11 of 13 people found the following review helpful
No Little and Quite Some,
By A Customer
This review is from: Guys and Dolls (DVD)
Was this really 1955? That soon after the Broadway run? It seemed so unconnected to the stage version at the time. Sure Sam Levine and Robert Alda, as Nathan and Sky, weren't going to translate to extra box office bucks. You knew they'd be scratched for the more bankable. But then, Vivian Blaine and Stubby Kaye weren't household names either. And it's their Broadway gloss and charm in this screen version that makes it so vivid. I recall there was mild interest at release in seeing what Brando could do, a sort of breath-holding waiting for him to fail. That he didn't wasn't enough to distinguish this as one of the great screen musicals of the '50s.
But times are different now. My 8-year-old is in love with Brando in this video version. And all evidence to the contrary, thinks his singing is wonderful. Her 5 year old sister thinks Jean Simmons' Sergeant Sarah Brown is beautiful-and therefore also wonderful-and they both love the music and Michael Kidd's muscular and strenuous choreography (the similarities to "Seven Brides for Seven Brothers" are so obvious even they pointed it out!). It's a much better film than I remember.
Brando is Brando. You can't take your eyes off him. But he doesn't convince. His voice, well, he's on key and with electronic augmentation that thin voice sounds like he's belting them out. His dancing in the Cuba sequence and in "Luck Be a Lady" is athletic and, for that period, not awkwardly masked by dancing chorus. Looks to me that Simmons was synched in the tough numbers but did her own singing for "I'll Know When My Love Comes Along," but hey, she's Jean Simmons and that enough. Knowing today what we didn't know then of Sinatra's hangout buddies, his Nathan is more than a little soft-edged. My daughters kept recalling "Chip,"(or as they put it, "an older Chip") his lovable innocent in "On the Town," an odd sort of connection to make with a Broadway gambler.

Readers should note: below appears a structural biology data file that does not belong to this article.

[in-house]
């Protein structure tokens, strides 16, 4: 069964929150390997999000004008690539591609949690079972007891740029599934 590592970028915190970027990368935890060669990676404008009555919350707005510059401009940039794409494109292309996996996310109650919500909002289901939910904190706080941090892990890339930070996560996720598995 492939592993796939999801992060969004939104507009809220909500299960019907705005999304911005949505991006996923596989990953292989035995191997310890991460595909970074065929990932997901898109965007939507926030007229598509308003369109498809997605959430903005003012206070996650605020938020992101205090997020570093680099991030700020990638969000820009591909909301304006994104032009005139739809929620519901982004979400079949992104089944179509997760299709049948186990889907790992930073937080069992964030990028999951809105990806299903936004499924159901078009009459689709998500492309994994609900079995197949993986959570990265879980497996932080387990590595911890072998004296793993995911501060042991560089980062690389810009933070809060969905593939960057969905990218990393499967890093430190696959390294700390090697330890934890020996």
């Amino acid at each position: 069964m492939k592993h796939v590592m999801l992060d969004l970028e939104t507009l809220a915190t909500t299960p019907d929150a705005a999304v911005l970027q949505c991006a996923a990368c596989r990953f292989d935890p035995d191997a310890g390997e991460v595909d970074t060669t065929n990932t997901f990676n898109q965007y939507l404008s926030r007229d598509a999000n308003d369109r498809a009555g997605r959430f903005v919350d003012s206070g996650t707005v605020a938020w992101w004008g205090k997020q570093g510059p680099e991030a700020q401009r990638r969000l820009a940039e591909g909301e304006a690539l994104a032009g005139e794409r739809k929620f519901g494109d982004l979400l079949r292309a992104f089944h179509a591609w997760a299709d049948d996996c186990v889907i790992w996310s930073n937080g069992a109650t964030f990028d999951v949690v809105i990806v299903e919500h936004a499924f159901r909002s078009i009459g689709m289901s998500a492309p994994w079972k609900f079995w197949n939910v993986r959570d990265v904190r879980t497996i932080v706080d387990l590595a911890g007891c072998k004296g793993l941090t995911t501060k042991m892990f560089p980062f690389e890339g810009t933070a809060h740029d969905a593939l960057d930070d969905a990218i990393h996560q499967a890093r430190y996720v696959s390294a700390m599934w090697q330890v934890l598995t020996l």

Almost 50 years later, the real triumph is how Abe Burrows book and Frank Loesser's music still strike home. And the Damon Runyon characters are still fresh and funny. It's all so sprightly, so memorable! Even with Mankiewicz practicing the interfering and irrelevant direction he would perfect a decade later in "Cleopatra". And the question still persists: why in the world was "Bushel and a Peck" excised from the film?
Even so, a great movie for kids, and a great way to remember a time when families laughed at the same thing.